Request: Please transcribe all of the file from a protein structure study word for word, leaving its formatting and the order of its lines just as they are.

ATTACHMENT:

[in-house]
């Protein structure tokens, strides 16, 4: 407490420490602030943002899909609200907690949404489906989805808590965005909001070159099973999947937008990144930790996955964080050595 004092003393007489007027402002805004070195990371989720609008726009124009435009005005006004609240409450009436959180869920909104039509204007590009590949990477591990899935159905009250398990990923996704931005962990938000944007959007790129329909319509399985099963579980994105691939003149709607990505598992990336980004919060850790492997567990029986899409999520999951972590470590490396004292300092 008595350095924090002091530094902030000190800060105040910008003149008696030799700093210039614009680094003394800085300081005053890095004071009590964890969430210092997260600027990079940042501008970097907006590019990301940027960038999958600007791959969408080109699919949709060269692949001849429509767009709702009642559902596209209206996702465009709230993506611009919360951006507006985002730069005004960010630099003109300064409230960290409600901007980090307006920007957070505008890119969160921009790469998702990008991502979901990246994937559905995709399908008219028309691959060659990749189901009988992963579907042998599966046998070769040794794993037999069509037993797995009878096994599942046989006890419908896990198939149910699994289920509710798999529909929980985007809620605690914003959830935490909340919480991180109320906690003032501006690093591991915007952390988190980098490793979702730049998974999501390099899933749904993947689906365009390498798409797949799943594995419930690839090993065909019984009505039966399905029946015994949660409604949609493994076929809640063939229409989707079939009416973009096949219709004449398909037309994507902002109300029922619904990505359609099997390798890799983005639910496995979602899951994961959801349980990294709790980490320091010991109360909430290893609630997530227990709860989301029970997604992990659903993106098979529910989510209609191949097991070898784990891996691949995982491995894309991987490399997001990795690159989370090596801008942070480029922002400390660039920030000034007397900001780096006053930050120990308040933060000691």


[in-house]
């Protein structure tokens, strides 16, 4: 407490420490602030943002899909609200907690949404489906989805808590965005909001070159099973999947937008990144930790996955964080050595 004092003393007489007027402002805004070195990371989720609008726009124009435009005005006004609240409450009436959180869920909104039509204007590009590949990477591990899935159905009250398990990923996704931005962990938000944007959007790129329909319509399985099963579980994105691939003149709607990505598992990336980004919060850790492997567990029986899409999520999951972590470590490396004292300092 008595350095924090002091530094902030000190800060105040910008003149008696030799700093210039614009680094003394800085300081005053890095004071009590964890969430210092997260600027990079940042501008970097907006590019990301940027960038999958600007791959969408080109699919949709060269692949001849429509767009709702009642559902596209209206996702465009709230993506611009919360951006507006985002730069005004960010630099003109300064409230960290409600901007980090307006920007957070505008890119969160921009790469998702990008991502979901990246994937559905995709399908008219028309691959060659990749189901009988992963579907042998599966046998070769040794794993037999069509037993797995009878096994599942046989006890419908896990198939149910699994289920509710798999529909929980985007809620605690914003959830935490909340919480991180109320906690003032501006690093591991915007952390988190980098490793979702730049998974999501390099899933749904993947689906365009390498798409797949799943594995419930690839090993065909019984009505039966399905029946015994949660409604949609493994076929809640063939229409989707079939009416973009096949219709004449398909037309994507902002109300029922619904990505359609099997390798890799983005639910496995979602899951994961959801349980990294709790980490320091010991109360909430290893609630997530227990709860989301029970997604992990659903993106098979529910989510209609191949097991070898784990891996691949995982491995894309991987490399997001990795690159989370090596801008942070480029922002400390660039920030000034007397900001780096006053930050120990308040933060000691």